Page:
Posted by ted @ 1:58 am, March 18th, 2014

Number 5


It told her that I knew a secret about her.

She looked at me solemnly and answered quietly with a tone of hope in her voice, ” you don’t…”

“I do, but it is okay”, I assured her.

She stared silently with her little furrowed brow.
I went on.

“I met a boy. He was hiding behind a low stone wall under a gnarled old tree. As I crept up silently he turned and held a finger to his lips.  When I reached his side he pointed over the wall into the meadow beyond.  In the morning mists I could see the number 5.  He whispered carefully in the lowest of possible voices, ‘Its her favorite number'”.

Her eyebrows shot up in surprise.

“You know!”, and then after a short concerned pause, “What will you do with it?”

I smiled just a little, “Why, buy you 5 tulips in the spring, of course.”

She sat stone faced. “Will you tell?”

“No, of course not, then it wouldn’t be a secret anymore.”

“Oh, well, okay then”, and she allowed the barest trace of a smile to play across her lips.



Posted by ted @ 2:31 pm, July 29th, 2010

Photo by @dino

Faster than, sharper than.

Slower than, softer than.

A statue, a blur.

A cat pounces.

a poem by ObserveTheBanana

The Robots of Dawn by Isaac Asimov

Posted by ted @ 9:20 am, June 28th, 2008

I have just finished reading The Robots of Dawn by Isaac Asimov. This is the third book in his robot trilogy and is again a great combination of the science fiction and mystery genres. The main character, Elijah Baley, whom we got to know in the first two books is off into space again to solve another murder mystery, this time to the planet Aurora. Aurora lies somewhere between Earth and Solaris on the sociological spectrum. It combines the lower population density and ample use of robots of Solaris, with the social interactions and personal relationships of earth. The victim is a robot, which makes the crime not technically a murder, but the circumstances are entwined with global and galactic politics. Baley is summoned to duty and given no choice but to accept, and the future of not only his career but of earth itself rests on his success. Baley gets to team up with his old partner R. Daneel Olivaw, and must use every bit of his cleverness to unwrap the mystery. Similar to the last book, The Naked Sun, he is presented with only one suspect who could have committed the crime, and the assertion that that suspect could not have committed the crime. He has been conditioning himself to face the Outside and is not as crippled by his agoraphobia, but faces a new personal challenge when faced with his first experience with being outside during a thunderstorm.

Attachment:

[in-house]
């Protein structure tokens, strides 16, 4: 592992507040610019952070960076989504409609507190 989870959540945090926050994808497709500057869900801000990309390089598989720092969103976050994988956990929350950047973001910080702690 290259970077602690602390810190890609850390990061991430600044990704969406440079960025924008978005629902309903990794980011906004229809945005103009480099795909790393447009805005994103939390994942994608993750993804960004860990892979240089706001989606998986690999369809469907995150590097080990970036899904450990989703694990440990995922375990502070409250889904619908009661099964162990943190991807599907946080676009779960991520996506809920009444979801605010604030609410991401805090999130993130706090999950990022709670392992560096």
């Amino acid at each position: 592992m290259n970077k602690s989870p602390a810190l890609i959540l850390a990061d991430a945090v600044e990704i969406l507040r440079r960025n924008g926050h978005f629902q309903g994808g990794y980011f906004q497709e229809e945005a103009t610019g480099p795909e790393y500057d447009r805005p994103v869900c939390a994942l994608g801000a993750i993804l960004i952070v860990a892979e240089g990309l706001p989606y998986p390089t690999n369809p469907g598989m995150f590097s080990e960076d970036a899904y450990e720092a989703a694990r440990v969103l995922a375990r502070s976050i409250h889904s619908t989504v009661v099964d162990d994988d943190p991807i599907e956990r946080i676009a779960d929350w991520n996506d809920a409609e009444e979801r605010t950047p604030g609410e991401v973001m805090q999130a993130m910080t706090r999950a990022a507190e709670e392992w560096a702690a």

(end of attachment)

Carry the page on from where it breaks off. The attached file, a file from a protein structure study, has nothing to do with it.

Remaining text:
When I started this series I commented on the apparent differences between Asimov and Heinlein’s writing style, but I found this book to actually be much more similar to Heinlein’s style than either of the other two books in the series had been. The Robots of Dawn was actually written 30 some years after The Naked Sun and it is apparent that Asimov’s style changed over that time. The text is full of long intricate conversations between sharp individuals engaging in a kind verbal fencing to outmaneuver each other, which is a style I had previously associated more with Heinlein. While the intriguing mystery held my attention, the long-winded dialog did get a little tiresome at points. Overall, I am very glad I finally got around to reading this classic trilogy and get to know Elijah Baley and the esteemed R. Daneel Olivaw.

Space Casey by Christiana Ellis

Posted by ted @ 3:40 pm, June 21st, 2008

Last summer while looking for something to occupy my mind on long bike rides I discovered the world of science fiction podcasts. I listened to a lot of great stories from Escapepod, and found a promo for Nina Kimerbly the Merciless by Christiana Ellis, which I also enjoyed quite a bit. Unfortunately as the riding season ended I found it really just didn’t work to listen to podcasts around the house, so I got away from them for a while. This summer, as I started riding again, I went back to Escapepod to see what I could find and this time I came a across a promo for another Christiana Ellis project, Space Casey. Like Nina Kimberly, it features an irreverent heroine out against the world (or worlds in this case). This tag line is “Some heroines will steal your heart… This one will steal your wallet.” They lose no opportunity to poke fun at romantic cliches of action stories as we follow Casey on her misadventures. I have only listened to 3 of the 10 episodes so far, but it is off to a great start as Casey discovers her choice of space ships to steal may bring her more trouble than she bargained for. If you like science fiction with humor and strong female characters, check out Space Casey, or for a similar female character set in more medieval times (with excellent dragons), check out Nina Kimerbly the Merciless, or for a great variety of audio science fiction check out Escapepod.

Escape Pod Science Fiction Podcast Magazine

Posted by ted @ 4:18 pm, July 20th, 2007

I am somewhat new to the world of podcast fiction, but was looking for something to occupy my attention on long bike rides and came across the excellent Escape Pod Science Fiction podcast magazine at . Today I enjoyed listening to the rather humorous story “Conversations With and About My Electric Toothbrush” and I look forward to discovering more good treasures on their site. I also really like that each entry includes a rating like movies and video games so I know which ones I can share with B, who really enjoyed todays G rated story of the talking electric toothbrush.